Experts: ‘Alarming’ drought conditions hit U.S. Southwest

Rafters float down the Colorado River near Moab, Utah, July 25, 2017. | Associated Press file photo by Dan Elliott, St. George News

ALBUQUERQUE, N.M. (AP) — Rivers and watering holes are drying up, popular mountain recreation spots are closing and water restrictions are in full swing as a persistent drought intensifies its grip on pockets of the American Southwest.

Climatologists and other experts on Wednesday provided an update on the situation in the Four Corners region — where Arizona, New Mexico, Colorado and Utah meet. They say the area is among the hardest hit and there’s little relief expected, and even robust summer rains might not be enough to replenish the soil and ease the fire danger.

The region is dealing with exceptional drought — the worst category. That has left farmers, ranchers and water planners bracing for a much different situation than just a year ago when only a fraction of the region was experiencing low levels of dryness.

Tapestry Wall and Warm Springs Canyon, Lake Powell, Utah, date unspecified | Photo courtesy of Nathan Zaugg, St. George News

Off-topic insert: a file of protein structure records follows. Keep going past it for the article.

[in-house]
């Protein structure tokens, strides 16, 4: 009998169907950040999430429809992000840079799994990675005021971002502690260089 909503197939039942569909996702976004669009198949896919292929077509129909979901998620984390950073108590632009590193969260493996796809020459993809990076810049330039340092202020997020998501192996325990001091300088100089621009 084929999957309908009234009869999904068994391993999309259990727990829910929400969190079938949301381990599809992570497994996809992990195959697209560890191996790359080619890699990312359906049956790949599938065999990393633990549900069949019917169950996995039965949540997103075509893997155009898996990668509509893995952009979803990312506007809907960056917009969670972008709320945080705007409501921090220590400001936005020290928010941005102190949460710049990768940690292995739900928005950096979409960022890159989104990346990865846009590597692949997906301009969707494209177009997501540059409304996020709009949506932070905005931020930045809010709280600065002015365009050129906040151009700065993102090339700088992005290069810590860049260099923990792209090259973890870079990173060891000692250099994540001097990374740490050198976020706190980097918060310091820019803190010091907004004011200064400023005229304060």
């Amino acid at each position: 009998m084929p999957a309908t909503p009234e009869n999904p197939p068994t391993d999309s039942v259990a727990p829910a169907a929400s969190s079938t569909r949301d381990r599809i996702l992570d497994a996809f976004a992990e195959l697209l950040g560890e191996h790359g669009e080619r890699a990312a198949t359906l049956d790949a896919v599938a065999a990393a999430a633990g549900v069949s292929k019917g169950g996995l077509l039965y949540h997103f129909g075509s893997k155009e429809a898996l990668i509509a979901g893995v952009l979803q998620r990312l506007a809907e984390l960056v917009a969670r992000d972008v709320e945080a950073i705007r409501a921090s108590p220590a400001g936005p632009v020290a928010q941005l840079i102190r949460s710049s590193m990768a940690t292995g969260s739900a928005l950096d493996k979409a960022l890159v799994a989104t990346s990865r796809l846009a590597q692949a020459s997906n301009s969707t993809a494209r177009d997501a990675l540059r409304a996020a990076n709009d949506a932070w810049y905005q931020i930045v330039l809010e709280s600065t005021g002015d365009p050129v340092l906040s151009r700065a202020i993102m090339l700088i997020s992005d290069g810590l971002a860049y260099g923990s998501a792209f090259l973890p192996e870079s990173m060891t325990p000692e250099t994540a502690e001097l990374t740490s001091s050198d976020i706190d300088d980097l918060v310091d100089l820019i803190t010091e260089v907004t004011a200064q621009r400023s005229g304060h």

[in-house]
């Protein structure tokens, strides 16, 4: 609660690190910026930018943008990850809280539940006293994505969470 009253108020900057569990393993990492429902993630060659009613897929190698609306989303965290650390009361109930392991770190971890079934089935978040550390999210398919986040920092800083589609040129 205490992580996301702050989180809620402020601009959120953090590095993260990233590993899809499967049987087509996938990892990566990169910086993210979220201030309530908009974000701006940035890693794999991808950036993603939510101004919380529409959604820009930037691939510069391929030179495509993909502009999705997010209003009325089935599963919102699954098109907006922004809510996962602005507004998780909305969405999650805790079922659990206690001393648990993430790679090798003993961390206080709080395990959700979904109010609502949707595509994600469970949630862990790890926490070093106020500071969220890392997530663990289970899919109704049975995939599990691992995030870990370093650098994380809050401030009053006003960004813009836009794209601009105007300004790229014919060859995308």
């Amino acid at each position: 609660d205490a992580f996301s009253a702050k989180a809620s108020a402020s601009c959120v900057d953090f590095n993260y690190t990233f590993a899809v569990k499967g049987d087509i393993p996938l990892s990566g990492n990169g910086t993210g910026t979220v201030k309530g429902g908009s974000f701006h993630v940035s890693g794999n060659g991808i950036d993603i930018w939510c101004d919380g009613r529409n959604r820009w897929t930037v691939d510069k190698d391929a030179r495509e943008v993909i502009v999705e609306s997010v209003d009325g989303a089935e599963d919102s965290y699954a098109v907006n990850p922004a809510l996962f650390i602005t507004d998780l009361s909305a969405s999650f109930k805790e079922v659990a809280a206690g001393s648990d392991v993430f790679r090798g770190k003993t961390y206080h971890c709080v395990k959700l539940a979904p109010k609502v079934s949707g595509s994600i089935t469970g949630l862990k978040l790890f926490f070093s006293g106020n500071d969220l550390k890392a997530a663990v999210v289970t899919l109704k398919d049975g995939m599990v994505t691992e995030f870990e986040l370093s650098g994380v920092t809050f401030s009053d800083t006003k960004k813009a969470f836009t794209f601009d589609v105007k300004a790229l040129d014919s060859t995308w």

Brian Fuchs, a climatologist with the National Drought Mitigation Center in Nebraska, said people are become more aware and more concerned.

“We’ve been on this pattern where conditions have dried out, we haven’t seen much relief through last summer or into the winter months and here we are going into the summer of 2018 with over two-thirds of the region already in drought,” he said. “So that’s alarming to say the least.”

Portions of the four states are seeing near-record to record dryness. Fuchs explained that some spots have missed out over the last two years on more than 12 inches of precipitation — which can add up to as much as a year’s worth of rain under normal conditions.

Warmer-than-average temperatures haven’t helped as the soil dries out and water demands increase.

With the region’s resources strained, a top federal official has resumed pressure on states in the Southwest to wrap up long-delayed emergency plans for potential shortages on the Colorado River, which serves 40 million people in the U.S. and Mexico.

“We face an overwhelming risk on the system, and the time for action is now,” Bureau of Reclamation Commissioner Brenda Burman said Tuesday. She spoke before the Imperial Irrigation District in Southern California, one of the biggest single users of the Colorado River.

The drought has hit the Colorado River hard. Forecasters say the river will carry only about 43 percent of its average amount of water this year into Lake Powell, one of two big reservoirs on the system.